“Like Our Second Family” One Couple’s Journey with APDA

“Like Our Second Family”
One Couple’s Journey with APDA

For Trudy, the news that she had Parkinson’s disease (PD) came at the end of a 3-year struggle to diagnose her symptoms. Having been given various diagnoses (including at one point, Lyme disease) you can imagine the frustration she was feeling.

“I didn’t want to accept it,” she says, “I still thought they were wrong.”

Married to her husband Bill for 47 years and living on Staten Island, NY, for just as long, the couple liked to dance, exercise, and go for long walks. It was unclear how PD would affect their way of life.

That’s when a friend with PD introduced the couple to the American Parkinson Disease Association (APDA). They were looking for information, for answers – and for others who understood what they were going through.

Facing an uncertain future

They had questions about treatment. As Bill explains, “A big part of the disease is the medication…no one person takes the same medicine, or the same dose. And…every time you go see the neurologist, they’re constantly doing something with the medicine to tweak it.”

Trudy adds, “Some of the medicine makes me feel better, but then I get bad dyskinesia [uncontrolled, involuntary movement] from it.”

“People who understand me”

At APDA, Trudy and Bill have been able to attend educational programs and hear from doctors and social workers to learn more about living with PD. They also participate regularly in dance, yoga, art, and Tai Chi classes.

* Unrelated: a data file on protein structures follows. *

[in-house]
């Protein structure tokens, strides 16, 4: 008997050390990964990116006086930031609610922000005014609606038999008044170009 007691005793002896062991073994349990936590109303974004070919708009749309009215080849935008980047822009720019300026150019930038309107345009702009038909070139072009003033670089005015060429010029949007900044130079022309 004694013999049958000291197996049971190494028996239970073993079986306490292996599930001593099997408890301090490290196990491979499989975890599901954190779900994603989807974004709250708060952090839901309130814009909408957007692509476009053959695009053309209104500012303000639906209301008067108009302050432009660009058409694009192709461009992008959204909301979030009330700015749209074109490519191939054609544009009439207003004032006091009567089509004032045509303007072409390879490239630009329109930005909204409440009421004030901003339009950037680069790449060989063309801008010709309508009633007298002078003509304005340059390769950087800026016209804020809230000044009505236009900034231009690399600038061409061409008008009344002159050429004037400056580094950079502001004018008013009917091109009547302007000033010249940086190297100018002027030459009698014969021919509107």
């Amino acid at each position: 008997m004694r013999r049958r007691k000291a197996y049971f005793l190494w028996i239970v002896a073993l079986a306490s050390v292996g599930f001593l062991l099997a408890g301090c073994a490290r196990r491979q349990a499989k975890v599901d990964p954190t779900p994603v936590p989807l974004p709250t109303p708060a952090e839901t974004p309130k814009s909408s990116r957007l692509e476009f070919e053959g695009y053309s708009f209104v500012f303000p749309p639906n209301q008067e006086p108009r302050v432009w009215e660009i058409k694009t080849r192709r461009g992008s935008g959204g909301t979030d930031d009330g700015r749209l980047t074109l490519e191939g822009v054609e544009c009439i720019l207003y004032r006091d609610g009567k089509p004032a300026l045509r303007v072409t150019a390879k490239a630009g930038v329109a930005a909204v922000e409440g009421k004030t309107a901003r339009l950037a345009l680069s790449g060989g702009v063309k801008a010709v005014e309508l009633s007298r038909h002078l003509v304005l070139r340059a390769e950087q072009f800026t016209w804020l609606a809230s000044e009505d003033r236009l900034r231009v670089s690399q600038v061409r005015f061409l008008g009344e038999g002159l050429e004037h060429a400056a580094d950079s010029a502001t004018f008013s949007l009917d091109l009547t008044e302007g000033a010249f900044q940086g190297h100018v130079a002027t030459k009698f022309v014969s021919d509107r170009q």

The opportunity to connect with others has been equally if not more important than the information and exercises they learned.

Bill has benefited from the support groups for care partners. “It’s a safe place where you can go and speak your mind, and not worry about anybody giving you any negative feedback.”

Trudy says that to her, APDA means “Camaraderie. Support. Just getting together with people [who] understand me.”

“Like our second family,” Bill echoes. Trudy says that other people with PD know that the disease is more than just a tremor, and that just because she looks fine doesn’t always mean she feels fine.

When she’s feeling down, or unmotivated to go to a class or group, Bill will encourage her…and she’s always glad she went.

Hope, optimism…and determination

They both remain upbeat about the future. Bill says, “Hopefully new medicines down the line will, I don’t know about curing it, but make life a little bit easier for the patient.”

Trudy is participating in a clinical trial to explore the effectiveness of MRI-focused ultrasound therapy for PD patients like her.

Despite their challenges, they make an effort to maintain an active lifestyle and participate in whatever activities they can. They practice the dance moves they learn at class between sessions and try to get out and walk every day.

Bill’s advice to others in similar situations? “Just keep moving!”

Programs like the ones that Trudy and Bill have participated in are only possible because of generous donations from people like you. Thank you for making it possible for us to support them as they continue to live life to the fullest.